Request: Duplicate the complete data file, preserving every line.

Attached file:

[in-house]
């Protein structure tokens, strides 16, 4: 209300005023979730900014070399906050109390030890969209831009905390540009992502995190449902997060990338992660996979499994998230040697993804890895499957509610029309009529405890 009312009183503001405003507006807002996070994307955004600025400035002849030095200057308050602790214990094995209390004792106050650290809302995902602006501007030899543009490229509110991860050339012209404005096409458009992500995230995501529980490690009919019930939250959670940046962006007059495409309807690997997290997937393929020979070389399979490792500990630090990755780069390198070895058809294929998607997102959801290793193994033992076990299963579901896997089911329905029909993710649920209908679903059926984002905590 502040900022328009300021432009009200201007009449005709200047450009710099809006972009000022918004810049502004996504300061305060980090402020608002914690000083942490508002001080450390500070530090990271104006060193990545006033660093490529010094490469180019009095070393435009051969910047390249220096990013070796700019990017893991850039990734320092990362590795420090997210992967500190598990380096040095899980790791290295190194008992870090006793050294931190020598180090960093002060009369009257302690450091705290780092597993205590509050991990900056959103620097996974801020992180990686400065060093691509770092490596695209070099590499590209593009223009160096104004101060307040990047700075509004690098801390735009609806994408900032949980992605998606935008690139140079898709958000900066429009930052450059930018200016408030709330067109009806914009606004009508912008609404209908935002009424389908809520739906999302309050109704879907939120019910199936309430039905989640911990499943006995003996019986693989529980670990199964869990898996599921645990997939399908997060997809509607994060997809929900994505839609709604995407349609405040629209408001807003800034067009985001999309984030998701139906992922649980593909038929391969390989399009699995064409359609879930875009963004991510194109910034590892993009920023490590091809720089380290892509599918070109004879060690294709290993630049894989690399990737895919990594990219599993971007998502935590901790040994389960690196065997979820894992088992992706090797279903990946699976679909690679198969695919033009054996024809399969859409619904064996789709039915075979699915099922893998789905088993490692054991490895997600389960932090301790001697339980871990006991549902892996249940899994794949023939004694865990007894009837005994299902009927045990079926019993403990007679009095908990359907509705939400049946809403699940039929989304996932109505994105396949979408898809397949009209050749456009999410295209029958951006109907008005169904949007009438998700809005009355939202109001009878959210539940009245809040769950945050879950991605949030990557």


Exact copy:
[in-house]
């Protein structure tokens, strides 16, 4: 209300005023979730900014070399906050109390030890969209831009905390540009992502995190449902997060990338992660996979499994998230040697993804890895499957509610029309009529405890 009312009183503001405003507006807002996070994307955004600025400035002849030095200057308050602790214990094995209390004792106050650290809302995902602006501007030899543009490229509110991860050339012209404005096409458009992500995230995501529980490690009919019930939250959670940046962006007059495409309807690997997290997937393929020979070389399979490792500990630090990755780069390198070895058809294929998607997102959801290793193994033992076990299963579901896997089911329905029909993710649920209908679903059926984002905590 502040900022328009300021432009009200201007009449005709200047450009710099809006972009000022918004810049502004996504300061305060980090402020608002914690000083942490508002001080450390500070530090990271104006060193990545006033660093490529010094490469180019009095070393435009051969910047390249220096990013070796700019990017893991850039990734320092990362590795420090997210992967500190598990380096040095899980790791290295190194008992870090006793050294931190020598180090960093002060009369009257302690450091705290780092597993205590509050991990900056959103620097996974801020992180990686400065060093691509770092490596695209070099590499590209593009223009160096104004101060307040990047700075509004690098801390735009609806994408900032949980992605998606935008690139140079898709958000900066429009930052450059930018200016408030709330067109009806914009606004009508912008609404209908935002009424389908809520739906999302309050109704879907939120019910199936309430039905989640911990499943006995003996019986693989529980670990199964869990898996599921645990997939399908997060997809509607994060997809929900994505839609709604995407349609405040629209408001807003800034067009985001999309984030998701139906992922649980593909038929391969390989399009699995064409359609879930875009963004991510194109910034590892993009920023490590091809720089380290892509599918070109004879060690294709290993630049894989690399990737895919990594990219599993971007998502935590901790040994389960690196065997979820894992088992992706090797279903990946699976679909690679198969695919033009054996024809399969859409619904064996789709039915075979699915099922893998789905088993490692054991490895997600389960932090301790001697339980871990006991549902892996249940899994794949023939004694865990007894009837005994299902009927045990079926019993403990007679009095908990359907509705939400049946809403699940039929989304996932109505994105396949979408898809397949009209050749456009999410295209029958951006109907008005169904949007009438998700809005009355939202109001009878959210539940009245809040769950945050879950991605949030990557």